My summary as a local representative is not that I am opposed to change.  I am opposed to the way in which this development has been designed.  171 homes for this site seem to be excessive and unhealthy for those that will be living in the properties and those currently living nearby.  Bluebell croft was developed much more sensibly and not in the cramped style being proposed for this development.  Green space continues to be eaten away due to national government planning policy.  Power from local people has been taken away and we no longer seem to get a say on what happens in our community.  We get it that there is a housing shortage, but why is Butt Lane being treated as dumping ground for the rest of Newcastle-under-Lyme?  There are so many questions being asked by Butt Lane Councillors and residents, but it seems everything we ask is dismissed or laughed at.  It is important for residents not to get their hopes up as planning permission has been granted on this site previously, but we must make a stand against the layout, the proposed amount of homes, the increase in traffic and car pollution and the possible destruction of natural habitats and wildlife.  Some would say we are fighting a losing battle, but I will not stand by and ignore the people of Butt Lane.  That is just not the way we do things.

Take a bite of food funding

Healthy CookingThe Newcastle Partnership have announced they are to give out £10,000 in funding as part of the Food and Health programme 2014.  Kidsgrove and Butt Lane areas are highlighted to receive this funding where there is a gap in service provision.

Applications are invited from community groups, voluntary organisations, social enterprises and Locality Action Partnerships that are able to deliver community-based Food and Health projects in order to improve access to healthy, affordable food in socio-economically disadvantaged areas.

The need for the programme has arisen through increasing health inequalities, poor access to affordable healthy food, an increasing use of food banks, and insight from local community leaders who report poor food budgeting, lack of cooking skills and food crisis situations for vulnerable individuals and families in disadvantaged areas. The overall aim of the programme is to improve health and wellbeing outcomes in relation to food and health.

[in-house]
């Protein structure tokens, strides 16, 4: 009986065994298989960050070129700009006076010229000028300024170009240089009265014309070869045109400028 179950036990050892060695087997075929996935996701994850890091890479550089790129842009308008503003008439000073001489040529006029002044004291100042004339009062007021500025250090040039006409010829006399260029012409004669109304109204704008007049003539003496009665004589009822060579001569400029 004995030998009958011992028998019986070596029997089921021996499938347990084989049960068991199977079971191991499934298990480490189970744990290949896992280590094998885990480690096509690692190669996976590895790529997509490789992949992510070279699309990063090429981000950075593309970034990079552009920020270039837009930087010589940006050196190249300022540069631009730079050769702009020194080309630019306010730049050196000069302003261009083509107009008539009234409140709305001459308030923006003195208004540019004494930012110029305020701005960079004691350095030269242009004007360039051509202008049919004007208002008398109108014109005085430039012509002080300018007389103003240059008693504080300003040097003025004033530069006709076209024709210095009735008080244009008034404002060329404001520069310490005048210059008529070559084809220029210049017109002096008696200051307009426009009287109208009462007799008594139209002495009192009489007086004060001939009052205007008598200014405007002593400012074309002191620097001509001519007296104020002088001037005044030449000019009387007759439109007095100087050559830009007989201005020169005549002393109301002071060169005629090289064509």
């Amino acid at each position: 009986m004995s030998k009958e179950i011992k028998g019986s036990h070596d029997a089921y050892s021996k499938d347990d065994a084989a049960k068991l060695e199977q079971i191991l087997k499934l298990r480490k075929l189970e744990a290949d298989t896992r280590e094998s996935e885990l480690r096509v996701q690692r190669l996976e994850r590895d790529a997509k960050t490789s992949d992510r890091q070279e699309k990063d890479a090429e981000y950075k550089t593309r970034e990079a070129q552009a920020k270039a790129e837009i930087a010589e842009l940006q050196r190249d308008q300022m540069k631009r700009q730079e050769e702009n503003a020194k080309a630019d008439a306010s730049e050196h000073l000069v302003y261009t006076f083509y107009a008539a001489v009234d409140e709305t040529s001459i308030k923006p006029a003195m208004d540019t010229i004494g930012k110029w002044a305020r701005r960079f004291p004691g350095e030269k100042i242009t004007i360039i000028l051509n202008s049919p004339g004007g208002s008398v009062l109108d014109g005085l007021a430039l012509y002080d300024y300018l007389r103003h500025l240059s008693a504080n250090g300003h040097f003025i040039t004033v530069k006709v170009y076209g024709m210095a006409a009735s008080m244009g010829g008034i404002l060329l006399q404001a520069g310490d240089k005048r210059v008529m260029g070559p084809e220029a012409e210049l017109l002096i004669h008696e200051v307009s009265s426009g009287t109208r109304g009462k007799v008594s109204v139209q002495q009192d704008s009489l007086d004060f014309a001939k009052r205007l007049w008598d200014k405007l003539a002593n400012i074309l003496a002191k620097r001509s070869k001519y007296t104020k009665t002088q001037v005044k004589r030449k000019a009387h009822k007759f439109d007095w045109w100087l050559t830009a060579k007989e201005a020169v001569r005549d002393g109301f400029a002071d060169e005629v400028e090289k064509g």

The criteria to access the funding is as follows:

  • Development of healthy cooking skills
  • Budgeting – planning, buying and preparing healthy food on a budget
  • Supermarket/local food market tours to support planning, buying and preparing healthy food on a budget
  • Community food co-operatives
  • Community growing schemes
  • Sustainable food provision and supply

If you wish to apply please read the criteria document and complete the funding application form and email to helen.jones3@staffordshire.gov.uk

Food and Health Funding Criteria – Round 2

Food and Health Funding Application Form – Round 2


Residents to Protect Butt Lane Wildlife

Residents are set to oppose a Taylor Wimpey Development of 171 dwellings at the rear of Church Street, West Avenue.  Following a public residents meeting on Monday 16th June, residents angrily rejected claims that the Butt Lane area could take more houses without the proper highway surveys taking place on Congleton Road, Linley Road and local side streets.  Local campaigners are now in the process of putting together a petition to ensure Staffordshire County Council Highways take on board resident concerns and carry out a full and thorough road traffic survey of the local area.

In another turn of events, residents described how one third of the woodland on the site may be lost, despite Taylor Wimpey implying they would protect this space for furture generations to use.  The plans have been rigorously scrutinised and people have become alarmed.  The previous owner of the site applied for planning permission in 2011/2012 to which Natural England objected due to the badger sets and bat roosts in the woodland.  Pictures have now come to light of the badgers in the area regularly approaching the properties surrounding the site.  Dog walkers, cyclists and hikers visit the site daily and are vehemently opposed to any changes to the Woodland.  It was pointed out at the public meeting that more green space will be lost when there is still a significant amount of brownfield sites in the area.

Over 60 residents are now opposed to the site being developed in the current circumstances.  Local Councillors will keep you up to date regarding the status of the application, once it has been submitted to Newcastle Borough Council.  Below are photographs of the site set to be developed including the Woodland that Taylor Wimpey promised to protect during their consultation.  Thank you to S Williams for providing the majority of photographs.